My plan of care for my grandmother included educating her on her new diagnosis. I also planned on establishing an exercising program directed and helping her to plan a healthy diet. She already follows a fairly healthy diet with little or no salt and very small amounts of fat and cholesterol. The patient has a past history of hypertension, which she controls with medication. There is no past history of elevated cholesterol, triglycerides, heart murmurs, congenital heart disease, rheumatic fever, recurrent tonsillitis, or anemia. Patient stopped smoking 0 years ago. When she did smoke, she smoked 1- packs a day for 15 years. Patient claims to consume alcoholic drinks once every two to three months. There is no family cardiac history. On my initial assessment, she appeared to be content and in no distress. She was alert and oriented to person, time, and place. Her skin was pink, warm, and intact. She had no signs of cyanosis or cachexia. At rest, she seemed slightly dyspneic. Patient is 56 and weighs approximately 150 lbs. Her respirations were 0, and her blood pressure was 14/86. No lower extremity edema was present. At the time of assessment, no chest pain, cough, or fatigue was present. In conclusion, the following diagnoses were discovered
• Alteration in tissue perfusion related to interruption in flow
• Decreased cardiac output related to reduction in stroke volume
My desired outcomes with the patient to care for the alteration in tissue perfusion include maintaining a normal blood pressure within the patient’s range. The extremities will stay warm with the absence of pallor and cyanosis. Peripheral pulses should be palpable and patient should remain free of edema. I related to the patient to report any signs of diminished tissue perfusion such as decreased blood pressure, restlessness, confusion, slow capillary refill, or oliguria. Ways to maintain adequate tissue perfusion include administering IV fluids, antimicrobial agents, and vasopressors. To treat the patient with decreased cardiac output, once again blood pressure should remain normal. Apical pulse rates should remain between 60-100 beats per minute and be regular. Respirations should be unlabored and there should be an absence of dizziness and syncope. Other nursing actions to help the patient should be to raise the head of the bead to facilitate the heart’s pumping. Meals should be smaller and more frequent. Avoid extreme hot or cold temperatures and avoid people who are obviously sick.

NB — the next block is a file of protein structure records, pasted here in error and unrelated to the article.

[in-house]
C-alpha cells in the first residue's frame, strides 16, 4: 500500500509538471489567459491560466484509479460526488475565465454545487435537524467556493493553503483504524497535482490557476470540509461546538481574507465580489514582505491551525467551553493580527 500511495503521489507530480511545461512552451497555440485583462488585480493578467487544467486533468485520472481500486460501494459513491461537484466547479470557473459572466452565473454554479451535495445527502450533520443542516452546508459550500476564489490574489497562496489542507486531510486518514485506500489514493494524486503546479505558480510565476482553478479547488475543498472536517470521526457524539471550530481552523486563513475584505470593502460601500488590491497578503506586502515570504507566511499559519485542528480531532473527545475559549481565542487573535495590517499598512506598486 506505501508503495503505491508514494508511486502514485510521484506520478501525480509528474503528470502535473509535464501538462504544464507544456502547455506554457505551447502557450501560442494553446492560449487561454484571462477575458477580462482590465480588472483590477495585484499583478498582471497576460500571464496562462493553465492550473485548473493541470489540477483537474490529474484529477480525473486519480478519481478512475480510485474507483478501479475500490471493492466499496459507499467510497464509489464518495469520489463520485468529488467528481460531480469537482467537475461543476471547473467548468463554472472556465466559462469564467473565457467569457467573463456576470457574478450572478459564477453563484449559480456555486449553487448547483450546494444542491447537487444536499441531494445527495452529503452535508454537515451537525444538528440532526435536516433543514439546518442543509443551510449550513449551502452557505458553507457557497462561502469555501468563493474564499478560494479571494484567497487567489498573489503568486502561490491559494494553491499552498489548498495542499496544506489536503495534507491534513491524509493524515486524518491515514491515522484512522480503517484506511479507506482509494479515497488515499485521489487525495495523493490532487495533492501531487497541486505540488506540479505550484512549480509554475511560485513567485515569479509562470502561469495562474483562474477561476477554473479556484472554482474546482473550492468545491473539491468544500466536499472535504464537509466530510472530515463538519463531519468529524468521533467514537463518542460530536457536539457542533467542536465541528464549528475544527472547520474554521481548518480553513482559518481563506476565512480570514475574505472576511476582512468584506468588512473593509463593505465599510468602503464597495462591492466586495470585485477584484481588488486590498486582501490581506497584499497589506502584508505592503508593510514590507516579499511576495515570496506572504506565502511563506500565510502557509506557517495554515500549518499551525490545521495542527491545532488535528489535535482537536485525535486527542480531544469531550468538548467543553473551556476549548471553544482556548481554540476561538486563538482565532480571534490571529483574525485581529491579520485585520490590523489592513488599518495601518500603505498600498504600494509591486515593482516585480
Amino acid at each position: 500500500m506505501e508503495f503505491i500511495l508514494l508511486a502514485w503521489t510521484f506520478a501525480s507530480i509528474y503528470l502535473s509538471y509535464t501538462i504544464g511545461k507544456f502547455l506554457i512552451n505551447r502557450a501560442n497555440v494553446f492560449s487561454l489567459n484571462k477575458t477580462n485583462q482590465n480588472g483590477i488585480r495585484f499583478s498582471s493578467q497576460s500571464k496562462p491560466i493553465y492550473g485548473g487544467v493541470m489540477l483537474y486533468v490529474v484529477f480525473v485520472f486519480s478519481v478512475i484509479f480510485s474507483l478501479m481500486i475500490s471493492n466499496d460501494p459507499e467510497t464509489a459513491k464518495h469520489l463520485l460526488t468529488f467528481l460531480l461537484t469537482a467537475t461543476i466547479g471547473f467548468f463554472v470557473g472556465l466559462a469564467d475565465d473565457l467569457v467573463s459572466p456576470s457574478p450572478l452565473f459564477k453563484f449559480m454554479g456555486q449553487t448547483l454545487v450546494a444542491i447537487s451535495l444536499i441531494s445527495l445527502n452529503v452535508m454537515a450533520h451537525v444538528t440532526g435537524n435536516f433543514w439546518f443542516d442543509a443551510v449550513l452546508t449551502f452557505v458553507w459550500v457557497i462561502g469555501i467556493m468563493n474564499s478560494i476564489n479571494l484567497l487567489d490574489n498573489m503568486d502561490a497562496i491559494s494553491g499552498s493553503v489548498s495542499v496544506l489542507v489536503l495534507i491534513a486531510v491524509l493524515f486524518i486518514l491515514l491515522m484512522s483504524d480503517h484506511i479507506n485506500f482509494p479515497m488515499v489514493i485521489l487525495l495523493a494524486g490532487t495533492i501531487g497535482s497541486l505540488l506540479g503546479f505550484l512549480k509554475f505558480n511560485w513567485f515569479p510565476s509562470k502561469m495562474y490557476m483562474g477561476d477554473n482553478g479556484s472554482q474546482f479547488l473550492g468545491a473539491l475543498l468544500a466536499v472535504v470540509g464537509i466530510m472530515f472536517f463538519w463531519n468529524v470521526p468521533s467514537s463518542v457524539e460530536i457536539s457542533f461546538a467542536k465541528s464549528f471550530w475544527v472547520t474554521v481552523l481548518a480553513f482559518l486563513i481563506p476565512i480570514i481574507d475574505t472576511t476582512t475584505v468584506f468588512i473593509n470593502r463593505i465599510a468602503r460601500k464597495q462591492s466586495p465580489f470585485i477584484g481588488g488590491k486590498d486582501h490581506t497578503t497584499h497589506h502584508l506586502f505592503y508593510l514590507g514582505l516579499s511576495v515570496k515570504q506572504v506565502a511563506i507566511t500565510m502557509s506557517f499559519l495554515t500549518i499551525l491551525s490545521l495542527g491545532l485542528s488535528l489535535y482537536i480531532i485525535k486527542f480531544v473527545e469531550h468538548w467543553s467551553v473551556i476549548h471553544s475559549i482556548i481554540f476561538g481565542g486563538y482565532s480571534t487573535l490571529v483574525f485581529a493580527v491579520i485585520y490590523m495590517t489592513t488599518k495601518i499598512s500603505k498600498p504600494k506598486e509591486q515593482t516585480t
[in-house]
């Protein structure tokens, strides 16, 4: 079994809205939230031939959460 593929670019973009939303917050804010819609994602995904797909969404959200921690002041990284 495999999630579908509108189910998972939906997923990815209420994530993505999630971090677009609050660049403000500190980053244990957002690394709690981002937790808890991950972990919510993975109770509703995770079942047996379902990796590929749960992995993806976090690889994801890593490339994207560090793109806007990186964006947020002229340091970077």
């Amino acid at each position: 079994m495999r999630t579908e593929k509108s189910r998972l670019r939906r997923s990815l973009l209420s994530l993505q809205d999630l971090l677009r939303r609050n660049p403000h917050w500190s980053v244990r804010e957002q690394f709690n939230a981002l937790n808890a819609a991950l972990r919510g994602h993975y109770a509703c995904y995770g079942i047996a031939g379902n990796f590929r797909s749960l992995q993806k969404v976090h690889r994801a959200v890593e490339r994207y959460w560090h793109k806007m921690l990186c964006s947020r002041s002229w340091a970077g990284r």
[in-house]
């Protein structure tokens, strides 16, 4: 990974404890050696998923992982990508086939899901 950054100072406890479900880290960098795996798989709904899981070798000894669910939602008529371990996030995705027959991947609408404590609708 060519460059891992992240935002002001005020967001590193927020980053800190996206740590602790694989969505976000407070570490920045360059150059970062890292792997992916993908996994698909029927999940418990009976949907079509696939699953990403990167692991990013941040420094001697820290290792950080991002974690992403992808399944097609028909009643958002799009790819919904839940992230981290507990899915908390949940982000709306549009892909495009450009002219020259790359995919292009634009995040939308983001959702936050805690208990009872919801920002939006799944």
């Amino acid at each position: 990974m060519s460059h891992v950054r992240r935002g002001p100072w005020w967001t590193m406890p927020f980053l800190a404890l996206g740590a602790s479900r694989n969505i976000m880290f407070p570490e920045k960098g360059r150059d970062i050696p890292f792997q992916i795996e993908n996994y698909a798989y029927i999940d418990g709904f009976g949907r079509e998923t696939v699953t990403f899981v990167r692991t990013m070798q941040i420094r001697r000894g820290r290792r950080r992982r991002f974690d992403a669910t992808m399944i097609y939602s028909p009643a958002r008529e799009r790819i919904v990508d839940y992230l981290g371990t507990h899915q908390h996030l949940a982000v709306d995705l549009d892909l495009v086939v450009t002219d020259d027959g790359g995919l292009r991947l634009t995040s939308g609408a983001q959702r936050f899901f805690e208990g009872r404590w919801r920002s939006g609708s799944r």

The most important responsibility for a nurse caring for a patient with a new disease such as my grandmother should be to educate them on the disease and how to handle side effects and symptoms. Many patients will be in and out of the hospital periodically, so they may need support devices to deal with the frequent hospitalizations. Being away from family and the comforts of home and normal everyday life can be stressing and quite upsetting to many people. Sometimes when support from family is not possible because of distance and busy schedules, nurses are the only interaction a patient has that is meaningful.
In conclusion, congestive heart failure has reached epidemic proportions. Clinical trials of investigative congestive heart failure drugs may soon make CHF decrease rapidly in society. The secret to helping patients with CHF is early diagnosis. Treating the underlying problem is also of great significance. This may help prevent future unneeded hospitalizations.
The role nurses play in treating patients with CHF is that of educator and supporter. Nurses have to alert patients of signs and symptoms that will help the patient to control their CHF. They must also be there for the patient in times of distress and confusion.